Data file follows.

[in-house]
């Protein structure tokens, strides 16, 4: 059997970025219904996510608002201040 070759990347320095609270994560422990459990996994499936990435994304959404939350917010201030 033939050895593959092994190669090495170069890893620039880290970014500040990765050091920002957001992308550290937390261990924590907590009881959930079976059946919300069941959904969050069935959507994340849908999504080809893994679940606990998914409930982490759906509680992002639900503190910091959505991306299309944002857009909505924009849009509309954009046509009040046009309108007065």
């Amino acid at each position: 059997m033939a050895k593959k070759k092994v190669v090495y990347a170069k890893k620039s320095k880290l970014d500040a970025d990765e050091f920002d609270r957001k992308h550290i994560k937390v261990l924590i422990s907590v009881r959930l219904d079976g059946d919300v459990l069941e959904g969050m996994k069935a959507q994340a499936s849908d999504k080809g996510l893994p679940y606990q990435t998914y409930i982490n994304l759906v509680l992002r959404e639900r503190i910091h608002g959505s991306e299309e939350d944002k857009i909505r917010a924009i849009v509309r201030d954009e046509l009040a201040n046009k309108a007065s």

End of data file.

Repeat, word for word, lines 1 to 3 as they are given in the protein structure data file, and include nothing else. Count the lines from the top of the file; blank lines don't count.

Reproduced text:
[in-house]
């Protein structure tokens, strides 16, 4: 059997970025219904996510608002201040 070759990347320095609270994560422990459990996994499936990435994304959404939350917010201030 033939050895593959092994190669090495170069890893620039880290970014500040990765050091920002957001992308550290937390261990924590907590009881959930079976059946919300069941959904969050069935959507994340849908999504080809893994679940606990998914409930982490759906509680992002639900503190910091959505991306299309944002857009909505924009849009509309954009046509009040046009309108007065």
């Amino acid at each position: 059997m033939a050895k593959k070759k092994v190669v090495y990347a170069k890893k620039s320095k880290l970014d500040a970025d990765e050091f920002d609270r957001k992308h550290i994560k937390v261990l924590i422990s907590v009881r959930l219904d079976g059946d919300v459990l069941e959904g969050m996994k069935a959507q994340a499936s849908d999504k080809g996510l893994p679940y606990q990435t998914y409930i982490n994304l759906v509680l992002r959404e639900r503190i910091h608002g959505s991306e299309e939350d944002k857009i909505r917010a924009i849009v509309r201030d954009e046509l009040a201040n046009k309108a007065s």